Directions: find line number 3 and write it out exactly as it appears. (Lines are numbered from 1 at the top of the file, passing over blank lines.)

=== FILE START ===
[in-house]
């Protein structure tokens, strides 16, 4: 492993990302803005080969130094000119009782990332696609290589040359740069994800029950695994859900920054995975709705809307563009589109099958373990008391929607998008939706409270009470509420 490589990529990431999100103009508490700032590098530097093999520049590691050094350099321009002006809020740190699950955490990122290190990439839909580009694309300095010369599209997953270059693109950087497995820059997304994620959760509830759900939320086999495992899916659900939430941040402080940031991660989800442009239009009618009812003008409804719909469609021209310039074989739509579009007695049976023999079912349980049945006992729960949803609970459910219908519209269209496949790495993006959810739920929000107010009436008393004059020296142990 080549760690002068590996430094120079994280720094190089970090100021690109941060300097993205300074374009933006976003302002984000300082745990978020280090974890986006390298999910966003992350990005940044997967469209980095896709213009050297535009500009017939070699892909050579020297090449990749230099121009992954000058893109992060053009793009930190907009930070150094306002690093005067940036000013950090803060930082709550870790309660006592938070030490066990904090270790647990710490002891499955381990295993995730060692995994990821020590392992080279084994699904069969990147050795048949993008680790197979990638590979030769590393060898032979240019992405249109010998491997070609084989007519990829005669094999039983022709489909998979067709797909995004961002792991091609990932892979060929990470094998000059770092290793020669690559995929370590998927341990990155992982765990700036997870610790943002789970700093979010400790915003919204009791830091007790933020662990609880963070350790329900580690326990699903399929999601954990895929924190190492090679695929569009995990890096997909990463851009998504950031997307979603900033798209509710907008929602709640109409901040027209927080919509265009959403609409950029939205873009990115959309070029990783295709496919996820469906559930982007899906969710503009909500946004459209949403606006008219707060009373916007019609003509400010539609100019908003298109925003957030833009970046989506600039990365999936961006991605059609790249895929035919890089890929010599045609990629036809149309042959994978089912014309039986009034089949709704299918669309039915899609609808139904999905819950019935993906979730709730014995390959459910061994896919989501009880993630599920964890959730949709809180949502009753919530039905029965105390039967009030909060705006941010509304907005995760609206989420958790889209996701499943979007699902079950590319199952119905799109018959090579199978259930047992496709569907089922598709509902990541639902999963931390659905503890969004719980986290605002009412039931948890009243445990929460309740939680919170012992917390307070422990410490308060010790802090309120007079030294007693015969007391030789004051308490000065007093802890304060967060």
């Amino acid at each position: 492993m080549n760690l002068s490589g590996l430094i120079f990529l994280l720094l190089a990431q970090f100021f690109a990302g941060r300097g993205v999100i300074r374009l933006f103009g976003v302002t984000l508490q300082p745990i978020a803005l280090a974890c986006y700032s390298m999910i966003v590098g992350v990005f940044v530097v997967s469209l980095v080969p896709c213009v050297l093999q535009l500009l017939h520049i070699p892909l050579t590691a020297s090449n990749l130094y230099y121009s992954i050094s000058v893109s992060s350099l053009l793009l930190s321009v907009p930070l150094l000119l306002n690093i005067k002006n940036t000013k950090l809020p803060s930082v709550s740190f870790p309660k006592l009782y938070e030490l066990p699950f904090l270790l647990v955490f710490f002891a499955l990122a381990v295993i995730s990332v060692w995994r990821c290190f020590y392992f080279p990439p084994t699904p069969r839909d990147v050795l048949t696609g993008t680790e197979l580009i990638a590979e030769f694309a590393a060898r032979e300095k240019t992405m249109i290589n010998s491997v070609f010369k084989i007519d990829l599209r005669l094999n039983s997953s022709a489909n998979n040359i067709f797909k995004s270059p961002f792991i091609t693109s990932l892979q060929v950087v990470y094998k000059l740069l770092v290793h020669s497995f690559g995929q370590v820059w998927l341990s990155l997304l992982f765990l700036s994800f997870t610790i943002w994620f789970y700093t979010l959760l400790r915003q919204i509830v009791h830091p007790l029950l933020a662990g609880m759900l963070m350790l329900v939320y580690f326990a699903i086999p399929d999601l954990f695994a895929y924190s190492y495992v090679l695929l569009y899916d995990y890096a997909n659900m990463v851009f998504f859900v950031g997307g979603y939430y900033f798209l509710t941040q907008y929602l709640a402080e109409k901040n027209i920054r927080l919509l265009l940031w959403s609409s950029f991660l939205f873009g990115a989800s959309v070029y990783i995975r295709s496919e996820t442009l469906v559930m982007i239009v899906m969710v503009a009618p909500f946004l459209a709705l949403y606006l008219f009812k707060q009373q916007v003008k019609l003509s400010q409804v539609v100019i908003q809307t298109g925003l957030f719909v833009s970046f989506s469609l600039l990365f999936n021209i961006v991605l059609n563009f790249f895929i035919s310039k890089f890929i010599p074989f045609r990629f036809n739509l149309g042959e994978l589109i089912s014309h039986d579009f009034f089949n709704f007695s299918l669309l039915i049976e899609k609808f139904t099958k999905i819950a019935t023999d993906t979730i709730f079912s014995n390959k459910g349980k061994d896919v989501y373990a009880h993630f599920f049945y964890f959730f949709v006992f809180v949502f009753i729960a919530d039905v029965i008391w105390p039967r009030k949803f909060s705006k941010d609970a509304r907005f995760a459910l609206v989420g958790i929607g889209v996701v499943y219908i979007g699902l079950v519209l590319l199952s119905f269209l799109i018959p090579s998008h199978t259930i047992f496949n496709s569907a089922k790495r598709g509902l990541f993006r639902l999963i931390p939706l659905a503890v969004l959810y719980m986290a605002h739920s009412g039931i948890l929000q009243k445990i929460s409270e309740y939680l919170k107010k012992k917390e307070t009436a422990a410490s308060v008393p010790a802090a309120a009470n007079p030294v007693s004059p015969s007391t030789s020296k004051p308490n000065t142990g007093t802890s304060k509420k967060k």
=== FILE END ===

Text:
């Amino acid at each position: 492993m080549n760690l002068s490589g590996l430094i120079f990529l994280l720094l190089a990431q970090f100021f690109a990302g941060r300097g993205v999100i300074r374009l933006f103009g976003v302002t984000l508490q300082p745990i978020a803005l280090a974890c986006y700032s390298m999910i966003v590098g992350v990005f940044v530097v997967s469209l980095v080969p896709c213009v050297l093999q535009l500009l017939h520049i070699p892909l050579t590691a020297s090449n990749l130094y230099y121009s992954i050094s000058v893109s992060s350099l053009l793009l930190s321009v907009p930070l150094l000119l306002n690093i005067k002006n940036t000013k950090l809020p803060s930082v709550s740190f870790p309660k006592l009782y938070e030490l066990p699950f904090l270790l647990v955490f710490f002891a499955l990122a381990v295993i995730s990332v060692w995994r990821c290190f020590y392992f080279p990439p084994t699904p069969r839909d990147v050795l048949t696609g993008t680790e197979l580009i990638a590979e030769f694309a590393a060898r032979e300095k240019t992405m249109i290589n010998s491997v070609f010369k084989i007519d990829l599209r005669l094999n039983s997953s022709a489909n998979n040359i067709f797909k995004s270059p961002f792991i091609t693109s990932l892979q060929v950087v990470y094998k000059l740069l770092v290793h020669s497995f690559g995929q370590v820059w998927l341990s990155l997304l992982f765990l700036s994800f997870t610790i943002w994620f789970y700093t979010l959760l400790r915003q919204i509830v009791h830091p007790l029950l933020a662990g609880m759900l963070m350790l329900v939320y580690f326990a699903i086999p399929d999601l954990f695994a895929y924190s190492y495992v090679l695929l569009y899916d995990y890096a997909n659900m990463v851009f998504f859900v950031g997307g979603y939430y900033f798209l509710t941040q907008y929602l709640a402080e109409k901040n027209i920054r927080l919509l265009l940031w959403s609409s950029f991660l939205f873009g990115a989800s959309v070029y990783i995975r295709s496919e996820t442009l469906v559930m982007i239009v899906m969710v503009a009618p909500f946004l459209a709705l949403y606006l008219f009812k707060q009373q916007v003008k019609l003509s400010q409804v539609v100019i908003q809307t298109g925003l957030f719909v833009s970046f989506s469609l600039l990365f999936n021209i961006v991605l059609n563009f790249f895929i035919s310039k890089f890929i010599p074989f045609r990629f036809n739509l149309g042959e994978l589109i089912s014309h039986d579009f009034f089949n709704f007695s299918l669309l039915i049976e899609k609808f139904t099958k999905i819950a019935t023999d993906t979730i709730f079912s014995n390959k459910g349980k061994d896919v989501y373990a009880h993630f599920f049945y964890f959730f949709v006992f809180v949502f009753i729960a919530d039905v029965i008391w105390p039967r009030k949803f909060s705006k941010d609970a509304r907005f995760a459910l609206v989420g958790i929607g889209v996701v499943y219908i979007g699902l079950v519209l590319l199952s119905f269209l799109i018959p090579s998008h199978t259930i047992f496949n496709s569907a089922k790495r598709g509902l990541f993006r639902l999963i931390p939706l659905a503890v969004l959810y719980m986290a605002h739920s009412g039931i948890l929000q009243k445990i929460s409270e309740y939680l919170k107010k012992k917390e307070t009436a422990a410490s308060v008393p010790a802090a309120a009470n007079p030294v007693s004059p015969s007391t030789s020296k004051p308490n000065t142990g007093t802890s304060k509420k967060k």